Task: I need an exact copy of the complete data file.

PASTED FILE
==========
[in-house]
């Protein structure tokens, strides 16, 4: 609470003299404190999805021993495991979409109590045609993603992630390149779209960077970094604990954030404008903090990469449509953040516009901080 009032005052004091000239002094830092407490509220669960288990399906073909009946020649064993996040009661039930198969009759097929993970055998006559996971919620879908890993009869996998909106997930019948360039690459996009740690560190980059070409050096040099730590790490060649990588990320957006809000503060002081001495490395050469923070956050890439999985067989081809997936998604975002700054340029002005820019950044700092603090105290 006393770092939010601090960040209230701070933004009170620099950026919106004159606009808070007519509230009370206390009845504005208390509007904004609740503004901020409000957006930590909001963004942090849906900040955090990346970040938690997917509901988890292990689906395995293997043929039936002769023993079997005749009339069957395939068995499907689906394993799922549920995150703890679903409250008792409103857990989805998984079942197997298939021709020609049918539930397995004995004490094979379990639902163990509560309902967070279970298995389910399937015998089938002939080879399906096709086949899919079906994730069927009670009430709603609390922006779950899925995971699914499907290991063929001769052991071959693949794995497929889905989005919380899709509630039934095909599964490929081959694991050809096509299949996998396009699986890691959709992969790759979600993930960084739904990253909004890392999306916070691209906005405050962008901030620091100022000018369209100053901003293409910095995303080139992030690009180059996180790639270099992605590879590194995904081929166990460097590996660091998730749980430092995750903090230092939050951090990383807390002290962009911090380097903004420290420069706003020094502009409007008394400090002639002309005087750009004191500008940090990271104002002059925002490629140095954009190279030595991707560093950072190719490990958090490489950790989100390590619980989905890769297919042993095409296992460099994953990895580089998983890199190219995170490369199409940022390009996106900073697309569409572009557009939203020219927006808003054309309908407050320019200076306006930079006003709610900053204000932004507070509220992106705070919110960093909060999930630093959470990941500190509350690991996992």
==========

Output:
[in-house]
């Protein structure tokens, strides 16, 4: 609470003299404190999805021993495991979409109590045609993603992630390149779209960077970094604990954030404008903090990469449509953040516009901080 009032005052004091000239002094830092407490509220669960288990399906073909009946020649064993996040009661039930198969009759097929993970055998006559996971919620879908890993009869996998909106997930019948360039690459996009740690560190980059070409050096040099730590790490060649990588990320957006809000503060002081001495490395050469923070956050890439999985067989081809997936998604975002700054340029002005820019950044700092603090105290 006393770092939010601090960040209230701070933004009170620099950026919106004159606009808070007519509230009370206390009845504005208390509007904004609740503004901020409000957006930590909001963004942090849906900040955090990346970040938690997917509901988890292990689906395995293997043929039936002769023993079997005749009339069957395939068995499907689906394993799922549920995150703890679903409250008792409103857990989805998984079942197997298939021709020609049918539930397995004995004490094979379990639902163990509560309902967070279970298995389910399937015998089938002939080879399906096709086949899919079906994730069927009670009430709603609390922006779950899925995971699914499907290991063929001769052991071959693949794995497929889905989005919380899709509630039934095909599964490929081959694991050809096509299949996998396009699986890691959709992969790759979600993930960084739904990253909004890392999306916070691209906005405050962008901030620091100022000018369209100053901003293409910095995303080139992030690009180059996180790639270099992605590879590194995904081929166990460097590996660091998730749980430092995750903090230092939050951090990383807390002290962009911090380097903004420290420069706003020094502009409007008394400090002639002309005087750009004191500008940090990271104002002059925002490629140095954009190279030595991707560093950072190719490990958090490489950790989100390590619980989905890769297919042993095409296992460099994953990895580089998983890199190219995170490369199409940022390009996106900073697309569409572009557009939203020219927006808003054309309908407050320019200076306006930079006003709610900053204000932004507070509220992106705070919110960093909060999930630093959470990941500190509350690991996992």